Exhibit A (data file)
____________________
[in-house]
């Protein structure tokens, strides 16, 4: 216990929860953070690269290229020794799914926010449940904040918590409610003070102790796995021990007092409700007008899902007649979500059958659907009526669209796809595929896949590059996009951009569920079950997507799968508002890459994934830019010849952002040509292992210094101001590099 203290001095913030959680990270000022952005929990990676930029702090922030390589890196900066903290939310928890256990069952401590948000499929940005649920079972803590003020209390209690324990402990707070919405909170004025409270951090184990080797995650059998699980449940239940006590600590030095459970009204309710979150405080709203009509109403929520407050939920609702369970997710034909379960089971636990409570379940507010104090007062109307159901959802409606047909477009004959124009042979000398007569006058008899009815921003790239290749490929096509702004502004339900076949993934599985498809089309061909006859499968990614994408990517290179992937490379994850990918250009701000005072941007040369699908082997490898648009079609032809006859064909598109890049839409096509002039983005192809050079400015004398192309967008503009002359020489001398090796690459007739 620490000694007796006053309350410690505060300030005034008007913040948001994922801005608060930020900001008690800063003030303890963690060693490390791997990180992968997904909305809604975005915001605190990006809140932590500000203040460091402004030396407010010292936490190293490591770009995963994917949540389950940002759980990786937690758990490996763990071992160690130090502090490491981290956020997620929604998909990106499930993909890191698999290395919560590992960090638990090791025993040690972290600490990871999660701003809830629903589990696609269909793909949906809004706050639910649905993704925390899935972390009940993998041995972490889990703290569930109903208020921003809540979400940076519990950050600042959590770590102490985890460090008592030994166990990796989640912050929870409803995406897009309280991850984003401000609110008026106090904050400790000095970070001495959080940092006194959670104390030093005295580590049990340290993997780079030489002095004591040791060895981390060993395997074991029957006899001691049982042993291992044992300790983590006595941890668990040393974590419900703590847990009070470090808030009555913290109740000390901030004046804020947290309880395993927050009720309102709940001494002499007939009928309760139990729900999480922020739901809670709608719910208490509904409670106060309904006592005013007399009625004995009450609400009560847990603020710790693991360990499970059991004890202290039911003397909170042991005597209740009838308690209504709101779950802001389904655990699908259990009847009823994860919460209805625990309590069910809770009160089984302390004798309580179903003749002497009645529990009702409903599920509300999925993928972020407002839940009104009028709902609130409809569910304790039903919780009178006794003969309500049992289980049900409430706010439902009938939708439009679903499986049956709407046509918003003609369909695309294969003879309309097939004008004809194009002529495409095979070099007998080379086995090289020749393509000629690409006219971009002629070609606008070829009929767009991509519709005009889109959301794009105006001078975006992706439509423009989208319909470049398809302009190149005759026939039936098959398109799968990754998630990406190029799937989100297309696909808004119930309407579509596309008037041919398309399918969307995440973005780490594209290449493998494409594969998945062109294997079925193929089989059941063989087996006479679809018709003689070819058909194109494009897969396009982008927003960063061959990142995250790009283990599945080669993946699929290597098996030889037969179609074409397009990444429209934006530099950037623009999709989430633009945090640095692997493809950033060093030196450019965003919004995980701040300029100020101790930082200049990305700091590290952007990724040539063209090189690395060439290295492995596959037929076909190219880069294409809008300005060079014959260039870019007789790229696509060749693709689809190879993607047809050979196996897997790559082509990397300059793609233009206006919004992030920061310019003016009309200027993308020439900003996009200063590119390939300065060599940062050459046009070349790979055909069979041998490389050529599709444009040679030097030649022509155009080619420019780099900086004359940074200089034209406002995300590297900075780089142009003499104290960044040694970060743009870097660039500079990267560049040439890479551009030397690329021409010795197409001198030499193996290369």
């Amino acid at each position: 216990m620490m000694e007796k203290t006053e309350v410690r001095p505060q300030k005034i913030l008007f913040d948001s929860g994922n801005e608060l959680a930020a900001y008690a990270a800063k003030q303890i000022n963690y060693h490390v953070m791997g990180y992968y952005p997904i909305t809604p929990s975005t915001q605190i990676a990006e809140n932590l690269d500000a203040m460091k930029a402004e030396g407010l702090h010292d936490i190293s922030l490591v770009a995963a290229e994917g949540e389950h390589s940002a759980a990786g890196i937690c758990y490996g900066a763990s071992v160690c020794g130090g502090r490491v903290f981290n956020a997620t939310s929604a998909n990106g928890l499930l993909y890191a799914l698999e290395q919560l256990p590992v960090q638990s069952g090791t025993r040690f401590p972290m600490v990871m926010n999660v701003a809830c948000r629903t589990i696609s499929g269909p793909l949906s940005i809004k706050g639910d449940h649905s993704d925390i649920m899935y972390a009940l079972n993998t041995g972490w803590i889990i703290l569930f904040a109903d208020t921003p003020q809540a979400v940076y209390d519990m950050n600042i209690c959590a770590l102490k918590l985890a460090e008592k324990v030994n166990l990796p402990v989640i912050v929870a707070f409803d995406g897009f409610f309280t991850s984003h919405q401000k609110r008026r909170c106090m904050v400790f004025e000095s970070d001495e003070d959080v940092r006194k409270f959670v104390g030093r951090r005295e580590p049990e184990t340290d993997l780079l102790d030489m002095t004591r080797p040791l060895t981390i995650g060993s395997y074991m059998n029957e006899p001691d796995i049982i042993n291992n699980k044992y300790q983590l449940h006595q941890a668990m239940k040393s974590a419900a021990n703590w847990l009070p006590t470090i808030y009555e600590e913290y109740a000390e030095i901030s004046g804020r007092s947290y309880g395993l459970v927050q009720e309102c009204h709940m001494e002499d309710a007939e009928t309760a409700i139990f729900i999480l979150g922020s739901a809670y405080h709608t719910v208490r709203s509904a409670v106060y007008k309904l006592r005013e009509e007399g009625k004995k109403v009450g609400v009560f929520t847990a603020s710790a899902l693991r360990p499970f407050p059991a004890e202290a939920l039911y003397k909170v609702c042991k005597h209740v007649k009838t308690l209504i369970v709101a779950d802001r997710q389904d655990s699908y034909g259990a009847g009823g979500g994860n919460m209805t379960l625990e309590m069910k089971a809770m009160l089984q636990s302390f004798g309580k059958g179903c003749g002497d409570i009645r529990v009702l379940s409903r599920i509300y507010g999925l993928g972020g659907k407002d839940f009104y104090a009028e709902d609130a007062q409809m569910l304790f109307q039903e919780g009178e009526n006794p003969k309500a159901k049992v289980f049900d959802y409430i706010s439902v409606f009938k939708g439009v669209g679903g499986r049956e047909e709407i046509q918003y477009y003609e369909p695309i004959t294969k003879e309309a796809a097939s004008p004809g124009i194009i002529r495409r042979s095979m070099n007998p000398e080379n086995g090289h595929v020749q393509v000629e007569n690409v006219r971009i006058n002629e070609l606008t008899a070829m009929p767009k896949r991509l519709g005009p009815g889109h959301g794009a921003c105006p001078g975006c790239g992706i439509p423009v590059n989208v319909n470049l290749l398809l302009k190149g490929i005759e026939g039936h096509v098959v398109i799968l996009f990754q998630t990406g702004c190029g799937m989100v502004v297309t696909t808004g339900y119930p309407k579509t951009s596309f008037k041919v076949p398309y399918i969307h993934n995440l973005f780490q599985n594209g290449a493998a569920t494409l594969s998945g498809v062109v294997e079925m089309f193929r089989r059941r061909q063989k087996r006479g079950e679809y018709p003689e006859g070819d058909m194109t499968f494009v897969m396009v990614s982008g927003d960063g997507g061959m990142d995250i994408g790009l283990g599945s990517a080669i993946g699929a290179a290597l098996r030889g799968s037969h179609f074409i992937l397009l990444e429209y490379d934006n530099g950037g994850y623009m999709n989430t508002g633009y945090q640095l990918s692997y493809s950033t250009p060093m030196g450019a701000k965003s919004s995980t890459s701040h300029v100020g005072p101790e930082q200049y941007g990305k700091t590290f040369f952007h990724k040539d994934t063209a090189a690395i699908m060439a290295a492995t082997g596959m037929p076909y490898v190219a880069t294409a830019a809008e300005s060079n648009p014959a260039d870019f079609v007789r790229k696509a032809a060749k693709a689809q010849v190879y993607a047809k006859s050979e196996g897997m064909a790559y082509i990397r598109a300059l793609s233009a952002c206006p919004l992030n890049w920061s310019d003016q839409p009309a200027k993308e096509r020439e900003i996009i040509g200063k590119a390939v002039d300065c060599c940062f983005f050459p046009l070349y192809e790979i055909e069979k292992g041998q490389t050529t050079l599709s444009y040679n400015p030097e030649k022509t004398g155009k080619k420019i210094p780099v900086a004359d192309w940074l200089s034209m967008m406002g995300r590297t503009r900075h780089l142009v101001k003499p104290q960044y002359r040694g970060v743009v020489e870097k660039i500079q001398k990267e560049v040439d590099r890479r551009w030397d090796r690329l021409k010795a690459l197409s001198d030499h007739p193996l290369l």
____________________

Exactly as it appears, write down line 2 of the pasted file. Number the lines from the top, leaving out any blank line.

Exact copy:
């Protein structure tokens, strides 16, 4: 216990929860953070690269290229020794799914926010449940904040918590409610003070102790796995021990007092409700007008899902007649979500059958659907009526669209796809595929896949590059996009951009569920079950997507799968508002890459994934830019010849952002040509292992210094101001590099 203290001095913030959680990270000022952005929990990676930029702090922030390589890196900066903290939310928890256990069952401590948000499929940005649920079972803590003020209390209690324990402990707070919405909170004025409270951090184990080797995650059998699980449940239940006590600590030095459970009204309710979150405080709203009509109403929520407050939920609702369970997710034909379960089971636990409570379940507010104090007062109307159901959802409606047909477009004959124009042979000398007569006058008899009815921003790239290749490929096509702004502004339900076949993934599985498809089309061909006859499968990614994408990517290179992937490379994850990918250009701000005072941007040369699908082997490898648009079609032809006859064909598109890049839409096509002039983005192809050079400015004398192309967008503009002359020489001398090796690459007739 620490000694007796006053309350410690505060300030005034008007913040948001994922801005608060930020900001008690800063003030303890963690060693490390791997990180992968997904909305809604975005915001605190990006809140932590500000203040460091402004030396407010010292936490190293490591770009995963994917949540389950940002759980990786937690758990490996763990071992160690130090502090490491981290956020997620929604998909990106499930993909890191698999290395919560590992960090638990090791025993040690972290600490990871999660701003809830629903589990696609269909793909949906809004706050639910649905993704925390899935972390009940993998041995972490889990703290569930109903208020921003809540979400940076519990950050600042959590770590102490985890460090008592030994166990990796989640912050929870409803995406897009309280991850984003401000609110008026106090904050400790000095970070001495959080940092006194959670104390030093005295580590049990340290993997780079030489002095004591040791060895981390060993395997074991029957006899001691049982042993291992044992300790983590006595941890668990040393974590419900703590847990009070470090808030009555913290109740000390901030004046804020947290309880395993927050009720309102709940001494002499007939009928309760139990729900999480922020739901809670709608719910208490509904409670106060309904006592005013007399009625004995009450609400009560847990603020710790693991360990499970059991004890202290039911003397909170042991005597209740009838308690209504709101779950802001389904655990699908259990009847009823994860919460209805625990309590069910809770009160089984302390004798309580179903003749002497009645529990009702409903599920509300999925993928972020407002839940009104009028709902609130409809569910304790039903919780009178006794003969309500049992289980049900409430706010439902009938939708439009679903499986049956709407046509918003003609369909695309294969003879309309097939004008004809194009002529495409095979070099007998080379086995090289020749393509000629690409006219971009002629070609606008070829009929767009991509519709005009889109959301794009105006001078975006992706439509423009989208319909470049398809302009190149005759026939039936098959398109799968990754998630990406190029799937989100297309696909808004119930309407579509596309008037041919398309399918969307995440973005780490594209290449493998494409594969998945062109294997079925193929089989059941063989087996006479679809018709003689070819058909194109494009897969396009982008927003960063061959990142995250790009283990599945080669993946699929290597098996030889037969179609074409397009990444429209934006530099950037623009999709989430633009945090640095692997493809950033060093030196450019965003919004995980701040300029100020101790930082200049990305700091590290952007990724040539063209090189690395060439290295492995596959037929076909190219880069294409809008300005060079014959260039870019007789790229696509060749693709689809190879993607047809050979196996897997790559082509990397300059793609233009206006919004992030920061310019003016009309200027993308020439900003996009200063590119390939300065060599940062050459046009070349790979055909069979041998490389050529599709444009040679030097030649022509155009080619420019780099900086004359940074200089034209406002995300590297900075780089142009003499104290960044040694970060743009870097660039500079990267560049040439890479551009030397690329021409010795197409001198030499193996290369």